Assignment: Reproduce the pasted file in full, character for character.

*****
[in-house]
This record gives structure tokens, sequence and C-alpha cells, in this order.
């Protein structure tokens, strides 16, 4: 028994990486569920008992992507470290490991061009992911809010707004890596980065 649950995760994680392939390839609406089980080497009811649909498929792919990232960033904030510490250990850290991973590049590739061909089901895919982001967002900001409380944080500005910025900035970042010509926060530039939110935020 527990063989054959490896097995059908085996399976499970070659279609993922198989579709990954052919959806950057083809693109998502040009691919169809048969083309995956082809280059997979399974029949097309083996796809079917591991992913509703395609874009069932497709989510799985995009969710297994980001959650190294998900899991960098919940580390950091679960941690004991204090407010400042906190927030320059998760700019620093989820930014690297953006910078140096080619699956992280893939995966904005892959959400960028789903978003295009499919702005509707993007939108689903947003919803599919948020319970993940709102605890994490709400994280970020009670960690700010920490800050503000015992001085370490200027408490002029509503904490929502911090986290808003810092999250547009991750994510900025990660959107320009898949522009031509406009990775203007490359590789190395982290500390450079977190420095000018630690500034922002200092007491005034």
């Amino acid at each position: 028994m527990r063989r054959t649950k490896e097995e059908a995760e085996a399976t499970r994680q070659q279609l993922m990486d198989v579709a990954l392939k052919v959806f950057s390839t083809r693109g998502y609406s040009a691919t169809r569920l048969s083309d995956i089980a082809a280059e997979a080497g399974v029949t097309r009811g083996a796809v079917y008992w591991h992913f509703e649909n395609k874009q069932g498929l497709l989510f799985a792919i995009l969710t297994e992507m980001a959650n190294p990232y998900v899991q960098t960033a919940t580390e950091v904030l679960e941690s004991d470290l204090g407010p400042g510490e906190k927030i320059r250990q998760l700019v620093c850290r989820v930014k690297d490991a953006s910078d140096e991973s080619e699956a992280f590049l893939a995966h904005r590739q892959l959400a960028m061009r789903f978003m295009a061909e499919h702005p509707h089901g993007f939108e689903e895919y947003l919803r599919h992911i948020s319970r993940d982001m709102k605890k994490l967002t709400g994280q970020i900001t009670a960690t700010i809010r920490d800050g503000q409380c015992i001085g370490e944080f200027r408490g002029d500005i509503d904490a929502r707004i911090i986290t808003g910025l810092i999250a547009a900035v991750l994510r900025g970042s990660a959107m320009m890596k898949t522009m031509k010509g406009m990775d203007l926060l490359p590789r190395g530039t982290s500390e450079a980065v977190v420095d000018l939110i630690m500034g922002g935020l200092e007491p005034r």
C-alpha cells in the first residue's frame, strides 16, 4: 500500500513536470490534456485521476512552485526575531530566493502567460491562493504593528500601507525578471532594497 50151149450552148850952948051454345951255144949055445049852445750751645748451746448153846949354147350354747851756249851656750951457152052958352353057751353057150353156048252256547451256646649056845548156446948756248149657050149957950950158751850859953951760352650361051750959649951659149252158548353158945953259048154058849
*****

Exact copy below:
[in-house]
This record gives structure tokens, sequence and C-alpha cells, in this order.
């Protein structure tokens, strides 16, 4: 028994990486569920008992992507470290490991061009992911809010707004890596980065 649950995760994680392939390839609406089980080497009811649909498929792919990232960033904030510490250990850290991973590049590739061909089901895919982001967002900001409380944080500005910025900035970042010509926060530039939110935020 527990063989054959490896097995059908085996399976499970070659279609993922198989579709990954052919959806950057083809693109998502040009691919169809048969083309995956082809280059997979399974029949097309083996796809079917591991992913509703395609874009069932497709989510799985995009969710297994980001959650190294998900899991960098919940580390950091679960941690004991204090407010400042906190927030320059998760700019620093989820930014690297953006910078140096080619699956992280893939995966904005892959959400960028789903978003295009499919702005509707993007939108689903947003919803599919948020319970993940709102605890994490709400994280970020009670960690700010920490800050503000015992001085370490200027408490002029509503904490929502911090986290808003810092999250547009991750994510900025990660959107320009898949522009031509406009990775203007490359590789190395982290500390450079977190420095000018630690500034922002200092007491005034």
């Amino acid at each position: 028994m527990r063989r054959t649950k490896e097995e059908a995760e085996a399976t499970r994680q070659q279609l993922m990486d198989v579709a990954l392939k052919v959806f950057s390839t083809r693109g998502y609406s040009a691919t169809r569920l048969s083309d995956i089980a082809a280059e997979a080497g399974v029949t097309r009811g083996a796809v079917y008992w591991h992913f509703e649909n395609k874009q069932g498929l497709l989510f799985a792919i995009l969710t297994e992507m980001a959650n190294p990232y998900v899991q960098t960033a919940t580390e950091v904030l679960e941690s004991d470290l204090g407010p400042g510490e906190k927030i320059r250990q998760l700019v620093c850290r989820v930014k690297d490991a953006s910078d140096e991973s080619e699956a992280f590049l893939a995966h904005r590739q892959l959400a960028m061009r789903f978003m295009a061909e499919h702005p509707h089901g993007f939108e689903e895919y947003l919803r599919h992911i948020s319970r993940d982001m709102k605890k994490l967002t709400g994280q970020i900001t009670a960690t700010i809010r920490d800050g503000q409380c015992i001085g370490e944080f200027r408490g002029d500005i509503d904490a929502r707004i911090i986290t808003g910025l810092i999250a547009a900035v991750l994510r900025g970042s990660a959107m320009m890596k898949t522009m031509k010509g406009m990775d203007l926060l490359p590789r190395g530039t982290s500390e450079a980065v977190v420095d000018l939110i630690m500034g922002g935020l200092e007491p005034r």
C-alpha cells in the first residue's frame, strides 16, 4: 500500500513536470490534456485521476512552485526575531530566493502567460491562493504593528500601507525578471532594497 50151149450552148850952948051454345951255144949055445049852445750751645748451746448153846949354147350354747851756249851656750951457152052958352353057751353057150353156048252256547451256646649056845548156446948756248149657050149957950950158751850859953951760352650361051750959649951659149252158548353158945953259048154058849